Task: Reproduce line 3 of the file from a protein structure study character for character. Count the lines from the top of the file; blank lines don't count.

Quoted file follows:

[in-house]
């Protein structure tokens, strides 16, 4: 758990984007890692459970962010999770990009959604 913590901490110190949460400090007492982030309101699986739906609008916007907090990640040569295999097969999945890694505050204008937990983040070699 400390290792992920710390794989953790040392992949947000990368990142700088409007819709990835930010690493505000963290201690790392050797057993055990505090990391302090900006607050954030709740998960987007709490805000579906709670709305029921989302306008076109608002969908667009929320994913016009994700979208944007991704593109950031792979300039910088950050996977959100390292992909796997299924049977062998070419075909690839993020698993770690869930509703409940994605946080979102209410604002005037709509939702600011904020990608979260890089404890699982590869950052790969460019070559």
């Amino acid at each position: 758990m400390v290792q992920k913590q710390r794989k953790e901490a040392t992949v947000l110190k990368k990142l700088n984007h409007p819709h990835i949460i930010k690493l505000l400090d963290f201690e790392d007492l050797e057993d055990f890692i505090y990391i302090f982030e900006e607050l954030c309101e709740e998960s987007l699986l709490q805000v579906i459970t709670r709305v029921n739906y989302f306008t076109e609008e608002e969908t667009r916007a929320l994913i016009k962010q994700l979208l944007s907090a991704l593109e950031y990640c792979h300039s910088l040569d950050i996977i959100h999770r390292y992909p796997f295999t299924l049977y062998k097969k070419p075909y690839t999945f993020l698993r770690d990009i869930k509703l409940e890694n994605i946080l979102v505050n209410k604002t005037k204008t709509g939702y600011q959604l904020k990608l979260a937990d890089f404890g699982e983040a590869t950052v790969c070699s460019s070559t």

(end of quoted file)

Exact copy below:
């Amino acid at each position: 758990m400390v290792q992920k913590q710390r794989k953790e901490a040392t992949v947000l110190k990368k990142l700088n984007h409007p819709h990835i949460i930010k690493l505000l400090d963290f201690e790392d007492l050797e057993d055990f890692i505090y990391i302090f982030e900006e607050l954030c309101e709740e998960s987007l699986l709490q805000v579906i459970t709670r709305v029921n739906y989302f306008t076109e609008e608002e969908t667009r916007a929320l994913i016009k962010q994700l979208l944007s907090a991704l593109e950031y990640c792979h300039s910088l040569d950050i996977i959100h999770r390292y992909p796997f295999t299924l049977y062998k097969k070419p075909y690839t999945f993020l698993r770690d990009i869930k509703l409940e890694n994605i946080l979102v505050n209410k604002t005037k204008t709509g939702y600011q959604l904020k990608l979260a937990d890089f404890g699982e983040a590869t950052v790969c070699s460019s070559t």